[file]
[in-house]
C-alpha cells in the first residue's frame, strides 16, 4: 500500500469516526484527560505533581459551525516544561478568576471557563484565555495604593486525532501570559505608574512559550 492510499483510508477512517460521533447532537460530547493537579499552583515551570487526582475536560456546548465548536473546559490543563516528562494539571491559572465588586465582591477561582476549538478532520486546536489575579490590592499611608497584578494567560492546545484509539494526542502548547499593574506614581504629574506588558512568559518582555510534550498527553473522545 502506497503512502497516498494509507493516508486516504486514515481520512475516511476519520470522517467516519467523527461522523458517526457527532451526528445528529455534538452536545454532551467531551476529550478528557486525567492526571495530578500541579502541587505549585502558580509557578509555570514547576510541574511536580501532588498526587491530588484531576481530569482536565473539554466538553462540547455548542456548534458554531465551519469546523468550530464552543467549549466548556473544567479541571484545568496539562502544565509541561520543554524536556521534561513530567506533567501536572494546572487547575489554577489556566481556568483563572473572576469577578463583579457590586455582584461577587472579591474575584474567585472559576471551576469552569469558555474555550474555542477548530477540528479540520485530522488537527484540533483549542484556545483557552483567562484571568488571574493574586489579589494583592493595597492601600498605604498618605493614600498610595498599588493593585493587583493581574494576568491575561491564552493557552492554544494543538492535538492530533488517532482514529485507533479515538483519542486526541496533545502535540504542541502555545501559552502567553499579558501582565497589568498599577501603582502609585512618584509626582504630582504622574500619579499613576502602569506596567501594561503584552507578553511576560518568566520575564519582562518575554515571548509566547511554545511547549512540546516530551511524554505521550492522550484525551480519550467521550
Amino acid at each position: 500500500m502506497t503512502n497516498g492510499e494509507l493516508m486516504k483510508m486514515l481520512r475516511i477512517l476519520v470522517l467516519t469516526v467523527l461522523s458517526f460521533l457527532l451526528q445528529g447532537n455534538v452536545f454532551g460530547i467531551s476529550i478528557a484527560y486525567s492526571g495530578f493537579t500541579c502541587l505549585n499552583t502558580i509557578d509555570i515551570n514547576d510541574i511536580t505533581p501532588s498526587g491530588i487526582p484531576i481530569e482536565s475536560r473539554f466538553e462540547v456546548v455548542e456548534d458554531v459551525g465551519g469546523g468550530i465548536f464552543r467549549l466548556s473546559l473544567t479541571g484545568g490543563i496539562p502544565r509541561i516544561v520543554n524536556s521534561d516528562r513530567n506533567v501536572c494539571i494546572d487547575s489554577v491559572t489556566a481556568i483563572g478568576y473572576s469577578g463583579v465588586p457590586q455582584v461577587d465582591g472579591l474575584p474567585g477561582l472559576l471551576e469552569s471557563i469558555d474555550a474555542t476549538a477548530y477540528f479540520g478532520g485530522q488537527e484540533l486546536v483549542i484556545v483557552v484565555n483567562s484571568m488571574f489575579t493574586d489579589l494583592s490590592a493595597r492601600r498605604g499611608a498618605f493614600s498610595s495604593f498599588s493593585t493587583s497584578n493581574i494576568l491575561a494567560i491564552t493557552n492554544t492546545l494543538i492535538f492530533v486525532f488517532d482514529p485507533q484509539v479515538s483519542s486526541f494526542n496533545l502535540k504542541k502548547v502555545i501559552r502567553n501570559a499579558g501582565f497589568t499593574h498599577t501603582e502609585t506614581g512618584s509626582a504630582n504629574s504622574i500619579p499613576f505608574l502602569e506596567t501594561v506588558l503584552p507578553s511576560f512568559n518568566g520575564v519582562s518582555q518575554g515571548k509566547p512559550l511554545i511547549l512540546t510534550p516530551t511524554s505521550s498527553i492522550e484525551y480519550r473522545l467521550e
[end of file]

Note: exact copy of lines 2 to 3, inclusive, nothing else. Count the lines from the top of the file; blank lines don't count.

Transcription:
C-alpha cells in the first residue's frame, strides 16, 4: 500500500469516526484527560505533581459551525516544561478568576471557563484565555495604593486525532501570559505608574512559550 492510499483510508477512517460521533447532537460530547493537579499552583515551570487526582475536560456546548465548536473546559490543563516528562494539571491559572465588586465582591477561582476549538478532520486546536489575579490590592499611608497584578494567560492546545484509539494526542502548547499593574506614581504629574506588558512568559518582555510534550498527553473522545 502506497503512502497516498494509507493516508486516504486514515481520512475516511476519520470522517467516519467523527461522523458517526457527532451526528445528529455534538452536545454532551467531551476529550478528557486525567492526571495530578500541579502541587505549585502558580509557578509555570514547576510541574511536580501532588498526587491530588484531576481530569482536565473539554466538553462540547455548542456548534458554531465551519469546523468550530464552543467549549466548556473544567479541571484545568496539562502544565509541561520543554524536556521534561513530567506533567501536572494546572487547575489554577489556566481556568483563572473572576469577578463583579457590586455582584461577587472579591474575584474567585472559576471551576469552569469558555474555550474555542477548530477540528479540520485530522488537527484540533483549542484556545483557552483567562484571568488571574493574586489579589494583592493595597492601600498605604498618605493614600498610595498599588493593585493587583493581574494576568491575561491564552493557552492554544494543538492535538492530533488517532482514529485507533479515538483519542486526541496533545502535540504542541502555545501559552502567553499579558501582565497589568498599577501603582502609585512618584509626582504630582504622574500619579499613576502602569506596567501594561503584552507578553511576560518568566520575564519582562518575554515571548509566547511554545511547549512540546516530551511524554505521550492522550484525551480519550467521550
Amino acid at each position: 500500500m502506497t503512502n497516498g492510499e494509507l493516508m486516504k483510508m486514515l481520512r475516511i477512517l476519520v470522517l467516519t469516526v467523527l461522523s458517526f460521533l457527532l451526528q445528529g447532537n455534538v452536545f454532551g460530547i467531551s476529550i478528557a484527560y486525567s492526571g495530578f493537579t500541579c502541587l505549585n499552583t502558580i509557578d509555570i515551570n514547576d510541574i511536580t505533581p501532588s498526587g491530588i487526582p484531576i481530569e482536565s475536560r473539554f466538553e462540547v456546548v455548542e456548534d458554531v459551525g465551519g469546523g468550530i465548536f464552543r467549549l466548556s473546559l473544567t479541571g484545568g490543563i496539562p502544565r509541561i516544561v520543554n524536556s521534561d516528562r513530567n506533567v501536572c494539571i494546572d487547575s489554577v491559572t489556566a481556568i483563572g478568576y473572576s469577578g463583579v465588586p457590586q455582584v461577587d465582591g472579591l474575584p474567585g477561582l472559576l471551576e469552569s471557563i469558555d474555550a474555542t476549538a477548530y477540528f479540520g478532520g485530522q488537527e484540533l486546536v483549542i484556545v483557552v484565555n483567562s484571568m488571574f489575579t493574586d489579589l494583592s490590592a493595597r492601600r498605604g499611608a498618605f493614600s498610595s495604593f498599588s493593585t493587583s497584578n493581574i494576568l491575561a494567560i491564552t493557552n492554544t492546545l494543538i492535538f492530533v486525532f488517532d482514529p485507533q484509539v479515538s483519542s486526541f494526542n496533545l502535540k504542541k502548547v502555545i501559552r502567553n501570559a499579558g501582565f497589568t499593574h498599577t501603582e502609585t506614581g512618584s509626582a504630582n504629574s504622574i500619579p499613576f505608574l502602569e506596567t501594561v506588558l503584552p507578553s511576560f512568559n518568566g520575564v519582562s518582555q518575554g515571548k509566547p512559550l511554545i511547549l512540546t510534550p516530551t511524554s505521550s498527553i492522550e484525551y480519550r473522545l467521550e